Freight prices surged in October amid higher demand, rising fuel, hurricanes, index finds
Cass-Broughton index says October pricing jumped double digits year over year.
A monthly index that tracks shipments and expenditures reported today that the cost of moving freight surged last month to the index's second-highest percentage gain in the past five years, another sign freight costs are moving inexorably higher heading into the holidays.
The index, published by audit and payment firm Cass Information Systems Inc. and investment firm Broughton Capital, said that freight expenditures, which cover all forms of spending, jumped by 11.3 percent over the same period a year ago—a 3.9-percent increase from September levels. Only in June 2014 has the expenditures sub-index been able to show a higher year-over-year percentage gain in the past five years, the report said.
Shipment growth rose over the same periods, but nowhere near that of spending, an indication that rates are racing ahead of shipment growth. Separately, DAT Solutions LLC, a consultancy that tracks pricing on the truckload non-contract, or spot, market, reported three-year highs in spot rates for refrigerated transport during the holiday-shortened week. Dry van spot rates hit $2.07 per mile last week, very near all-time highs, DAT said.
The year-over-year gains shown in the Cass-Broughton index reflect demand weakness in October 2016 due to uncertainty over the upcoming presidential election, and the lingering effects of the 2014-15 industrial recession, which depressed freight rates. In retrospect, October 2016 would prove to be the bottom of the current pricing cycle, according to Donald Broughton, a long-time transport analyst and head of the firm that bears his name.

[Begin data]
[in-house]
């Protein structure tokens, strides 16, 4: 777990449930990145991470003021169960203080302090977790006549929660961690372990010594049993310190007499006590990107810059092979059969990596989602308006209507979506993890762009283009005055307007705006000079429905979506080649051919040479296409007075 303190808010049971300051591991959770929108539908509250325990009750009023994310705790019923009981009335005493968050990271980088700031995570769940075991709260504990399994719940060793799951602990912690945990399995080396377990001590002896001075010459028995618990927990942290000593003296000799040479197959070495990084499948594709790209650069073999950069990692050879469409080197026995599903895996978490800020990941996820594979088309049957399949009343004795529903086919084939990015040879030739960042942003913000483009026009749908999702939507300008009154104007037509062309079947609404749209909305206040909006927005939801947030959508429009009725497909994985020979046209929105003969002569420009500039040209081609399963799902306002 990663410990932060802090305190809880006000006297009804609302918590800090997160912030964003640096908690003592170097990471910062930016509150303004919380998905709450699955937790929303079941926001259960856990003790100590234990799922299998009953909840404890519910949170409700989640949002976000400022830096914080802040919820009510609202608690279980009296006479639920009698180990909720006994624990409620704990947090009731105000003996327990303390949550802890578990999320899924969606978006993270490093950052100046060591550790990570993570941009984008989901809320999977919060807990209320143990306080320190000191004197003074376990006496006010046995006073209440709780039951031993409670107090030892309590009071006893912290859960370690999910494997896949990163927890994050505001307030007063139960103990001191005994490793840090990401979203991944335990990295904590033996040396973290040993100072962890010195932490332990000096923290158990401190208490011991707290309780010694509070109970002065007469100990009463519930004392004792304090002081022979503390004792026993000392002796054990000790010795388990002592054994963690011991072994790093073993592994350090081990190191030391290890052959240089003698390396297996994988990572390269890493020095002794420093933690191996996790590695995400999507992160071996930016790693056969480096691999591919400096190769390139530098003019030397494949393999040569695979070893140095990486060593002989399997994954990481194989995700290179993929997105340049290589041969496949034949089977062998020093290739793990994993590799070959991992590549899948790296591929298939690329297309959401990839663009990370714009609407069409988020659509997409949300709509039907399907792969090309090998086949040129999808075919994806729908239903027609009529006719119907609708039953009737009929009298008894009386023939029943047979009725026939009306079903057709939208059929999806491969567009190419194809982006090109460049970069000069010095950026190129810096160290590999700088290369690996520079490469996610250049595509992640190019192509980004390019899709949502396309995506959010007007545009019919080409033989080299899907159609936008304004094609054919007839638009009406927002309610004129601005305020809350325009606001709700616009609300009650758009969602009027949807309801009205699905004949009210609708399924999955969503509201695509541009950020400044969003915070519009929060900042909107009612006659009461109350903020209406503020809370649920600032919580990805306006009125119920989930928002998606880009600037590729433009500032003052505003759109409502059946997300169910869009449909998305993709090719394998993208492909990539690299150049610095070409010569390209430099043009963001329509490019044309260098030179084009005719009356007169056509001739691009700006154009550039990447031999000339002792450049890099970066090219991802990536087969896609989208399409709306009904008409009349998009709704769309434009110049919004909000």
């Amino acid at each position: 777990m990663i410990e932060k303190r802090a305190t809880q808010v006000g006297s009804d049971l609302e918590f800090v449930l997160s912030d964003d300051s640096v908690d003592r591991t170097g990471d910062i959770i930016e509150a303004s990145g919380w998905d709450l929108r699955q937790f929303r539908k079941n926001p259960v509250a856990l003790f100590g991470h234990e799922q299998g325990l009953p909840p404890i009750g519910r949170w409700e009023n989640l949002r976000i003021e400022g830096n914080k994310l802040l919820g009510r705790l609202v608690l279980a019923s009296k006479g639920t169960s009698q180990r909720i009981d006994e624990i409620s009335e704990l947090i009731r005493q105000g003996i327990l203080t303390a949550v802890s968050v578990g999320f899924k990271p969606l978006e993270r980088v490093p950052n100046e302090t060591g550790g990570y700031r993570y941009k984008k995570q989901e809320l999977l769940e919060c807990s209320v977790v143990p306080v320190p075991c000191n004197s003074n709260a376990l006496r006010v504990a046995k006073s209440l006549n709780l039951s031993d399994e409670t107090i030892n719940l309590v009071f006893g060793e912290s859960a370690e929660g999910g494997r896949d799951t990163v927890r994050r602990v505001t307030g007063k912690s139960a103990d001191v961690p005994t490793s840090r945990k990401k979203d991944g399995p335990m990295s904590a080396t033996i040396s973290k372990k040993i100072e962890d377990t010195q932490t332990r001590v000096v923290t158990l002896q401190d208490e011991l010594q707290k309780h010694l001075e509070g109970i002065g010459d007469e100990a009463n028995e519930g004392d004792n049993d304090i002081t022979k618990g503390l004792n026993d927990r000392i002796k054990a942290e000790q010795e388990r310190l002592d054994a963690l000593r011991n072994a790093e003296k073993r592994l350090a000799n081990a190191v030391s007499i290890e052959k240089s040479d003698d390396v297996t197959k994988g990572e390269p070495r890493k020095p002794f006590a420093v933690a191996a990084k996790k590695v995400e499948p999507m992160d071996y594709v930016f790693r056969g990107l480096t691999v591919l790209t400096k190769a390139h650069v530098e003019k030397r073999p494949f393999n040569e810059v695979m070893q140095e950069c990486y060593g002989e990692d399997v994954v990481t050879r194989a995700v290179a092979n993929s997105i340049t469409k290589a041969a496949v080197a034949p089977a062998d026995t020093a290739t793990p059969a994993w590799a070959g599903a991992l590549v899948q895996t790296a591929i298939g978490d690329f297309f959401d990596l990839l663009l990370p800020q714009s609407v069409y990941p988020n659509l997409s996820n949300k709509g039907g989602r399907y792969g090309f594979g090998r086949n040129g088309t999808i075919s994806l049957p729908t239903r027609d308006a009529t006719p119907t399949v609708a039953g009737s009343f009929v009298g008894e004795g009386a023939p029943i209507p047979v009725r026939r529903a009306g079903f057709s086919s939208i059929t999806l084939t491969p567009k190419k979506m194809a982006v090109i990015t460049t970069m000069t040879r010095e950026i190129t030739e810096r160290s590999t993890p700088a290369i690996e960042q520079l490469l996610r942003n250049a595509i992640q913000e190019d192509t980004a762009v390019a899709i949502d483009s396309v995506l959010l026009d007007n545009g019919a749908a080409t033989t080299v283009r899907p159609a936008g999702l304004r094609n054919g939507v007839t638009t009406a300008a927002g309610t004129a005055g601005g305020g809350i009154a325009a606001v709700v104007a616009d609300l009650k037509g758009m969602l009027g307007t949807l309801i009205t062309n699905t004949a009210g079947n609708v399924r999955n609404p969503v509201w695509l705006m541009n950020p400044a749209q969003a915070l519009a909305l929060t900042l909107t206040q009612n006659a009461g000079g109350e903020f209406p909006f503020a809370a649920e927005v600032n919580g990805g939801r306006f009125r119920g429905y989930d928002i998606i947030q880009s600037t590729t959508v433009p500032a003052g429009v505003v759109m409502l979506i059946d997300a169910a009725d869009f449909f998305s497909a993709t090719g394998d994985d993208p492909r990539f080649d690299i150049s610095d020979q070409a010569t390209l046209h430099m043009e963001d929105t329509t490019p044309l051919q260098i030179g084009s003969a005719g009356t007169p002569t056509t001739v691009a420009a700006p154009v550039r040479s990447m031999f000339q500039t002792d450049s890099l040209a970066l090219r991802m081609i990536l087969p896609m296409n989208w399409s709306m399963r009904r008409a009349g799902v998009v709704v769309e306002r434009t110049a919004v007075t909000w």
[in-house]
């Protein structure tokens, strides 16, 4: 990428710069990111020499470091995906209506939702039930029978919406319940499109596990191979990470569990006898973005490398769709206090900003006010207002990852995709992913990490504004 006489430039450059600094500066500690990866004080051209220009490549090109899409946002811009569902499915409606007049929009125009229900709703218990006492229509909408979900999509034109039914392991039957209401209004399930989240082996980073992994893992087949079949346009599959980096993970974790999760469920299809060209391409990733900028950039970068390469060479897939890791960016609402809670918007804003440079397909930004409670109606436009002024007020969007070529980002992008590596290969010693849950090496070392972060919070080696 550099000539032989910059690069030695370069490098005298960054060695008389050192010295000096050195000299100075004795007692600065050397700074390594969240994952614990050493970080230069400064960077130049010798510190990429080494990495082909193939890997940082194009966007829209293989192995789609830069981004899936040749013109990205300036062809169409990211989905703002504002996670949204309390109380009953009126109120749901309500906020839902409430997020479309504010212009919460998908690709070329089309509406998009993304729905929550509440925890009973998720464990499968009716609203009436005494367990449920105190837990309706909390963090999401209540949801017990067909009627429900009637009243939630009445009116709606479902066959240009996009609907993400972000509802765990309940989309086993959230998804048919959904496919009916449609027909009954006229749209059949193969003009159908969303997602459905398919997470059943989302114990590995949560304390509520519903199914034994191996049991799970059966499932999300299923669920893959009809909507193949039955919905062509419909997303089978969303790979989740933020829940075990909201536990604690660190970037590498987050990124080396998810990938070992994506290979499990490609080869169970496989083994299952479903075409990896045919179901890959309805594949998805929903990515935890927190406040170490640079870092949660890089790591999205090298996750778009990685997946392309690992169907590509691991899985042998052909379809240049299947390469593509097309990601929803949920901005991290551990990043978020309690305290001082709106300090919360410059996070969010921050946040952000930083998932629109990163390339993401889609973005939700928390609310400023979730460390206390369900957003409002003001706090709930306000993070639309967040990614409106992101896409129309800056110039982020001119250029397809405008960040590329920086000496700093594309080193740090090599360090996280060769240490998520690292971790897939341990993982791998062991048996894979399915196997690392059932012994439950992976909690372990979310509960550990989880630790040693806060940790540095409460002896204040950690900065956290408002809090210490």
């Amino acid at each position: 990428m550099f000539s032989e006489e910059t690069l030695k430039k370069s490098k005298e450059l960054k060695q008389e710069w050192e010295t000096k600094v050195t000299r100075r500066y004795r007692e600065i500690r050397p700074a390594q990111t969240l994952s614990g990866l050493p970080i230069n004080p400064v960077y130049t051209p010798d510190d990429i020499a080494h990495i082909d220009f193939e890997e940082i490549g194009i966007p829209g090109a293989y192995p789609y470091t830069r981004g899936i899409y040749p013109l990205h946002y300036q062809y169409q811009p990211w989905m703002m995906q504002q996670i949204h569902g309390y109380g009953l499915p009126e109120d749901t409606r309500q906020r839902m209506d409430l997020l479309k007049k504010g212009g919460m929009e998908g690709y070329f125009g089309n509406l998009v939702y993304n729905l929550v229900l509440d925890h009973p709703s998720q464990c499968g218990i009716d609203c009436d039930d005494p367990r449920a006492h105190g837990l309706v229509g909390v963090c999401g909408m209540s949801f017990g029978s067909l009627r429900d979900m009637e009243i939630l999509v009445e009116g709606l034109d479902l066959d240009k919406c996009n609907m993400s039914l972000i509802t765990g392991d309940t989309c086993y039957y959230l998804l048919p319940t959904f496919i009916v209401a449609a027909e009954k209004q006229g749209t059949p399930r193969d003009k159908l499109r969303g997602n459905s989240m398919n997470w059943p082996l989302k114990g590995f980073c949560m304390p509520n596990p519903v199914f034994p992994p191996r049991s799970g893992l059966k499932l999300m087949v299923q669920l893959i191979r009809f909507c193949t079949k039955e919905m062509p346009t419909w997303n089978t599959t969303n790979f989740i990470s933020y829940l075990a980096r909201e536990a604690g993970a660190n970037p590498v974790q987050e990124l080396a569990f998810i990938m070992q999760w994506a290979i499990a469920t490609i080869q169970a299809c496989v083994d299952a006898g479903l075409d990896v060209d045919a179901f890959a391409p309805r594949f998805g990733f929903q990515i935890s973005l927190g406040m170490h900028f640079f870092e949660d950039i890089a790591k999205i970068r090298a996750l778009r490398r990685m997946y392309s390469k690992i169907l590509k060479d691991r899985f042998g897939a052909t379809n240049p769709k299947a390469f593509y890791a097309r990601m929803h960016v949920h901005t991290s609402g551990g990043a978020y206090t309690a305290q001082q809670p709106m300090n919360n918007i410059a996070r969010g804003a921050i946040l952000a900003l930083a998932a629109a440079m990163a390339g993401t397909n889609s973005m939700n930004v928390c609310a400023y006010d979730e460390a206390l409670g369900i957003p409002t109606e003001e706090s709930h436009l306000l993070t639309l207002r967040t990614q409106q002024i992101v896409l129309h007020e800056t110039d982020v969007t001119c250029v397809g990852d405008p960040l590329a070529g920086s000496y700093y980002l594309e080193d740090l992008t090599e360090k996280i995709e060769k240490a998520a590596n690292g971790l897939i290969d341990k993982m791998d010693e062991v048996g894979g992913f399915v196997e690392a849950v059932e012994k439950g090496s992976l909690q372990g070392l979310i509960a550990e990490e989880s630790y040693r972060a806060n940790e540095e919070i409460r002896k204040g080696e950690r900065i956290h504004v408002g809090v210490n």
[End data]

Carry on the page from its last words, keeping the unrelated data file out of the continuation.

The current pricing environment reflects increasing demand for parcel, air, trucking, and to a lesser extent, rail services, according to the report. It also incorporates higher diesel and jet fuel prices that correspond with the yearlong increase in oil prices, as well as the impact of hurricanes Harvey and Irma, which drove up spot truckload rates first as capacity was diverted to the affected areas and away from other parts of the country, and then as trucks were needed to aid in the recovery and rebuilding efforts in Texas and Florida, according to the report.
Underscoring the current strength in freight rates, the report said the 2014 increases came amid significantly higher fuel prices than those that exist today. Thus, the current rate climate has less of a tailwind from fuel than it did three years ago, according to the report.
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